Unlike the current Maryland Film Festival, The SNF Parkway Film Center will be open year round, screening independent and foreign films to the general public. In addition, there are options for live music, interdisciplinary film series, and for talks with directors, actors, and filmmakers. The Parkway will operate like other area theaters in that it will sell tickets to the general public, but will screen films that are currently unavailable in Baltimore.

Founding Director Jed Dietz

According to Dietz, only 350 of the 950 films reviewed by the New York Times last year were screened in Baltimore. “What we show at the festival does really well, but you can’t see most of it in a theater outside of that, so that is a core gap we will fill,” says Dietz. “We will show completely different films than the Charles and other commercial movie houses. Our focus will be emerging independent films from all over the planet, smaller releases and markets.” They plan to attract 60,000 moviegoers annually to the Parkway and Station North.

“Our plan is to bring filmmakers here for public talks and lectures,” says Dietz. “We have done this a lot over the years, but we’ve been trying to fit ourselves into someone else’s theater.” Dietz explains that an opportunity to ask questions to the filmmaker after a screening is quite different than just seeing a film. “Unlike so many art forms film is such a communal experience. A filmmaker can learn a lot from the audience, too.”

Going forward, the Maryland Film Festival has created a coalition with MICA and Johns Hopkins University (both college presidents are board members) to share responsibilities and spaces, and to create opportunities for young filmmakers to interact with a national film community. Dietz says they will be working with other area colleges as well, including Morgan State University and Stevenson University, noting the Parkway’s proximity to The Centre, which already hosts classrooms and labs for film students.

SNF Parkway Film Center Exterior Rendering

“The thing that excites me about these new graduate programs in film [at MICA and JHU] is that they are connecting with each other,” says Dietz. “There are distinct personalities in each school but this space will offer different ways for students to connect to filmmakers from around the world.”

Looking forward to an opening date in early 2017, Dietz says that the new theater seems like a perfect fit with the Station North Arts and Entertainment District.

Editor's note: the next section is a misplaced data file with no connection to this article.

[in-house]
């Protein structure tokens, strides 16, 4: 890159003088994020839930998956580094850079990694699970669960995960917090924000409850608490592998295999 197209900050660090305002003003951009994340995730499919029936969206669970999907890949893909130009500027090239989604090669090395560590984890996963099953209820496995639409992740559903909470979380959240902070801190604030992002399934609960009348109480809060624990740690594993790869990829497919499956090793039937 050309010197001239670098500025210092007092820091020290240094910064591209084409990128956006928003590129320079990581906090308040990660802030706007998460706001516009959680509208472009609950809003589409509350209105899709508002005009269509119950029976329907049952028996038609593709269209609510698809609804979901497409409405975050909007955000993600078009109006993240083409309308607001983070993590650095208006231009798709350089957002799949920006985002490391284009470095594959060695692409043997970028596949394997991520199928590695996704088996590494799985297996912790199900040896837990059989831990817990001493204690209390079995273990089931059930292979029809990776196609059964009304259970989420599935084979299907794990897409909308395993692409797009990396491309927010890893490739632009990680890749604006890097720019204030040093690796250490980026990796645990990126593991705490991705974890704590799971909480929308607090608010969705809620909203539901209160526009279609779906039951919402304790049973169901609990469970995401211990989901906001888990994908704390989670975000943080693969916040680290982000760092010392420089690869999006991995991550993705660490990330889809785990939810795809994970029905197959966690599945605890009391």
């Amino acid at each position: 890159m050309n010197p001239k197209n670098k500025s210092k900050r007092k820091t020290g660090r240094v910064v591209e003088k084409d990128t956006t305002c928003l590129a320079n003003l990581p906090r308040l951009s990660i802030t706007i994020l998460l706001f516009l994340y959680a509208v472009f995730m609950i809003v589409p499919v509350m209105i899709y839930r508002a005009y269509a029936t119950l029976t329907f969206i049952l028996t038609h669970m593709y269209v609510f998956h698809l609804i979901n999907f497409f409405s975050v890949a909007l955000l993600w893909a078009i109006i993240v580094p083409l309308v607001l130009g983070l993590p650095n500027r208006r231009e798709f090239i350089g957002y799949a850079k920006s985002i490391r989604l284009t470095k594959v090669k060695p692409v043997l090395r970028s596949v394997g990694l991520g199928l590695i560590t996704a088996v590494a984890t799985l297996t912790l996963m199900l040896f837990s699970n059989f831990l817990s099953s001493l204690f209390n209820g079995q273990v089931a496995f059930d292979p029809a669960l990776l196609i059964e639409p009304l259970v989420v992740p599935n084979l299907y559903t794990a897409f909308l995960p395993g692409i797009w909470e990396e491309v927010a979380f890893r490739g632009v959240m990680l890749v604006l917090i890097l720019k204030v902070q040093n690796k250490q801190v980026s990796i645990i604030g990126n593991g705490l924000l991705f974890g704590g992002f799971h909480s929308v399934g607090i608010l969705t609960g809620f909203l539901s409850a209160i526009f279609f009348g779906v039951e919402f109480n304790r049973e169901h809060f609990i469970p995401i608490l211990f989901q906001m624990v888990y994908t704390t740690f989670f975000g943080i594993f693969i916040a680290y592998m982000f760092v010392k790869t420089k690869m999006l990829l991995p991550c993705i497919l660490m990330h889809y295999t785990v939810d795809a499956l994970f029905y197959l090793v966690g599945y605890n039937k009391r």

“This neighborhood was developing around art even before it was designated an arts district,” he says. “There were lots of artists here, who were part of an organic revitalization of the neighborhood. The Maryland Film Festival is ready now to take that next step – with these two academic institutions.”

Gesturing down North Avenue from the front of the Stavros Niarchos Foundation Parkway Film Center, Dietz continues. “I love that MICA’s grad center is now facing the street. We have the Motor House, The Centre, Red Emma’s, Windup, The Crown, Liam Flynn’s, and Joe Squared is expanding. There is so much here. Its very clear that the neighborhood is taking another step forward and the path that this neighborhood is on is about artists and audiences.”

Author Cara Ober is Founding Editor at BmoreArt.

Related Stories
A New Group Exhibition from Curator Fabiola R. Delgado Looks Beyond the Numbers on Migration

The ten artists on view in Between, Through, Across represent a diverse, intergenerational, multicultural group of creators with unique backgrounds, styles, and visions—each of whom have their own personal take on the subject of migration.

June and July Exhibitions in the Baltimore Region that Experiment, Collaborate, and Defy Expectations

Megan Lewis at Galerie Myrtis, Fragment(ed)ing at Zo Gallery, Transmission at School 33 Art Center, Nick Wisniewski at Swann House, Here in this Little Bay at the Kreeger Museum, Reflect & Remix at The Walters, and Preoccupied: Indigenizing the Museum at the BMA

An exhibit where theories pale in the bright light of unabashed enthusiasm.

Reflex & Remix at the Walters emphasizes the importance of artistic connections across genres and time.

Dinos Chapman and Jason Yates Two-Person Show at von ammon co. is a Grotesque Dirge for Consumer Kitsch

The eerie convergence of fantasy and reality in Too Little Too Late, which closes Sunday, June 16th, offers a darkly humorous framework within which to dissect American culture and its apparent decline.